Mel Galley took away 2nd winner, practitioner. with her digital renders of a ‘self portrait in the most abstracted sense’, prompted by the question If I were a landscape, what would it be?
With her digital rendering ‘How Tall Do We Stand?’ our second-prize winner Mel Galley starts with a question: ‘If I were a landscape, what would it be?’. It is, she says, ‘a self portrait in the most abstracted sense; a rendered, surreal place constructed out of the elements of the landscape [that] I feel reflect my perception of self.’ The dunes we see may curiously reference the Cumbrian coastline of Galley’s past, but the house on stilts represents the fragility of the present and the precarious uncertainty of our futures set against the backdrop of an almost utopian landscape.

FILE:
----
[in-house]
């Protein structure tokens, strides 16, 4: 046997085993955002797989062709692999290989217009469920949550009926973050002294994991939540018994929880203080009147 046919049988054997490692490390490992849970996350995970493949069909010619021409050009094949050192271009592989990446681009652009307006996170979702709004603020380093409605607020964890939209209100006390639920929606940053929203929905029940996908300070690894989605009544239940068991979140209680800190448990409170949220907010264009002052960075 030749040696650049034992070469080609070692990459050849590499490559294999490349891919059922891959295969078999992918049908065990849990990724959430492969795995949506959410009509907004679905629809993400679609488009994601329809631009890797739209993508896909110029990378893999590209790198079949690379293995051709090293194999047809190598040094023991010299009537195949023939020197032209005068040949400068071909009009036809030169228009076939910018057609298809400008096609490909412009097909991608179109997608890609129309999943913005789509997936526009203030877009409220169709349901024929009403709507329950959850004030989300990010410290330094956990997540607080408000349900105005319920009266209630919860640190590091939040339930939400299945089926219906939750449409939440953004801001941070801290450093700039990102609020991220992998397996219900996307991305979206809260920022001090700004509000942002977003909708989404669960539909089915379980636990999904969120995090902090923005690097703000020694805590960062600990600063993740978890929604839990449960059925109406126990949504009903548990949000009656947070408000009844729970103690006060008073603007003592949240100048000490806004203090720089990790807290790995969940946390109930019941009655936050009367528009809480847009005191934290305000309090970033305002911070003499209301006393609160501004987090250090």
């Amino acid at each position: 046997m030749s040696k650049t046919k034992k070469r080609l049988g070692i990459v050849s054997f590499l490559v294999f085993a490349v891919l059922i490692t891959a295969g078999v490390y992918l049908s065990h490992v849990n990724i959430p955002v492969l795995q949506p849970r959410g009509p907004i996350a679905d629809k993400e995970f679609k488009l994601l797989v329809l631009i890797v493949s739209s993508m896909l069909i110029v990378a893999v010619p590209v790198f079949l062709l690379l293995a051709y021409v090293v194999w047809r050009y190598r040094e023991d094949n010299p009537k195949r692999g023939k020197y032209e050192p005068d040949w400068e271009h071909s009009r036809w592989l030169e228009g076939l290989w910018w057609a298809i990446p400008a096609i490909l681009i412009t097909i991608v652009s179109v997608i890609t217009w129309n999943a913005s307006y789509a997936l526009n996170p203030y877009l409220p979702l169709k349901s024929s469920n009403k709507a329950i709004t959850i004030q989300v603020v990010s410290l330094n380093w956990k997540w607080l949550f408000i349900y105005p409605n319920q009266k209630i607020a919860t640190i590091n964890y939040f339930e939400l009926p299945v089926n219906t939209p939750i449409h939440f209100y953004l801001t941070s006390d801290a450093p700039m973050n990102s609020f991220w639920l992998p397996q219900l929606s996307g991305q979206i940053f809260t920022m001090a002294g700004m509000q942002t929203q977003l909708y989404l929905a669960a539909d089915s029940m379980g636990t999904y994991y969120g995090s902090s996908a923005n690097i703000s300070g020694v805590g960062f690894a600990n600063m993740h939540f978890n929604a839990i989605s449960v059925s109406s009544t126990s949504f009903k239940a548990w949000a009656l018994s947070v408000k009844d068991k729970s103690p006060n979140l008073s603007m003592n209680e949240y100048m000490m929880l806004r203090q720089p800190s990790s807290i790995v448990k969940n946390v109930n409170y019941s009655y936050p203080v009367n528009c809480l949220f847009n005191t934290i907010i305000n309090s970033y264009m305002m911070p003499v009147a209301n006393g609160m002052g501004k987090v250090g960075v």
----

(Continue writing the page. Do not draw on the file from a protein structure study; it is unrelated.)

Galley’s work proved a slow-burner in the practitioner category. While Laura Allen dismissed the work at first as ‘text-book examples of things that are hard to render; grass, fire and sand, probably all done in a game engine;’ over the judging morning, she would continue to return to it – and draw the other judges’ attention to it. Neal Shasore took convincing, but Arinjoy Sen began to appreciate ‘the plays on scale being what bring these images alive – it feels like a surreal expression.’ And it was this component and the skill of how they were rendered, rather than the red herring of a narrative, that ended up convincing the rest of the judges. ‘I like the ambiguity of the drawings’ construction and how it shifts how we might understand them,’ noted Allen. ‘I don’t mind that I don’t know what I’m looking at; it’s the fact they even draw you in to examine it.’